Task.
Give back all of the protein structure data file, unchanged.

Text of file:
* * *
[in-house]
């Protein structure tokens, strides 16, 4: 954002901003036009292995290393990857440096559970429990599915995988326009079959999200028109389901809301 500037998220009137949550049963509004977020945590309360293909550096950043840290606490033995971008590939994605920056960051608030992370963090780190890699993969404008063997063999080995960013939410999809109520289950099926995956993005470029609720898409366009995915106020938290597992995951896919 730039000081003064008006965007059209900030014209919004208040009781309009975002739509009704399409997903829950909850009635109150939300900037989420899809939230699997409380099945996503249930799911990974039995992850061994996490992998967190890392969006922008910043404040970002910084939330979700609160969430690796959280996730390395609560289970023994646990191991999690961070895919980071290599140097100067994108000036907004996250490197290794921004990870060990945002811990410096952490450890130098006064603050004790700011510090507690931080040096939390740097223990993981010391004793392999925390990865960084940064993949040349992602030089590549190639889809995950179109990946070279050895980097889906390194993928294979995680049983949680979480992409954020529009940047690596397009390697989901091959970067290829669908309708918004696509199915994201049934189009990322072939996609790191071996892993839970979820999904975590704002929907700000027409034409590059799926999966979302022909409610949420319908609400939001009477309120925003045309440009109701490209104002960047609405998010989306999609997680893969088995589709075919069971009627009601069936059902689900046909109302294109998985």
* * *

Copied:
[in-house]
């Protein structure tokens, strides 16, 4: 954002901003036009292995290393990857440096559970429990599915995988326009079959999200028109389901809301 500037998220009137949550049963509004977020945590309360293909550096950043840290606490033995971008590939994605920056960051608030992370963090780190890699993969404008063997063999080995960013939410999809109520289950099926995956993005470029609720898409366009995915106020938290597992995951896919 730039000081003064008006965007059209900030014209919004208040009781309009975002739509009704399409997903829950909850009635109150939300900037989420899809939230699997409380099945996503249930799911990974039995992850061994996490992998967190890392969006922008910043404040970002910084939330979700609160969430690796959280996730390395609560289970023994646990191991999690961070895919980071290599140097100067994108000036907004996250490197290794921004990870060990945002811990410096952490450890130098006064603050004790700011510090507690931080040096939390740097223990993981010391004793392999925390990865960084940064993949040349992602030089590549190639889809995950179109990946070279050895980097889906390194993928294979995680049983949680979480992409954020529009940047690596397009390697989901091959970067290829669908309708918004696509199915994201049934189009990322072939996609790191071996892993839970979820999904975590704002929907700000027409034409590059799926999966979302022909409610949420319908609400939001009477309120925003045309440009109701490209104002960047609405998010989306999609997680893969088995589709075919069971009627009601069936059902689900046909109302294109998985």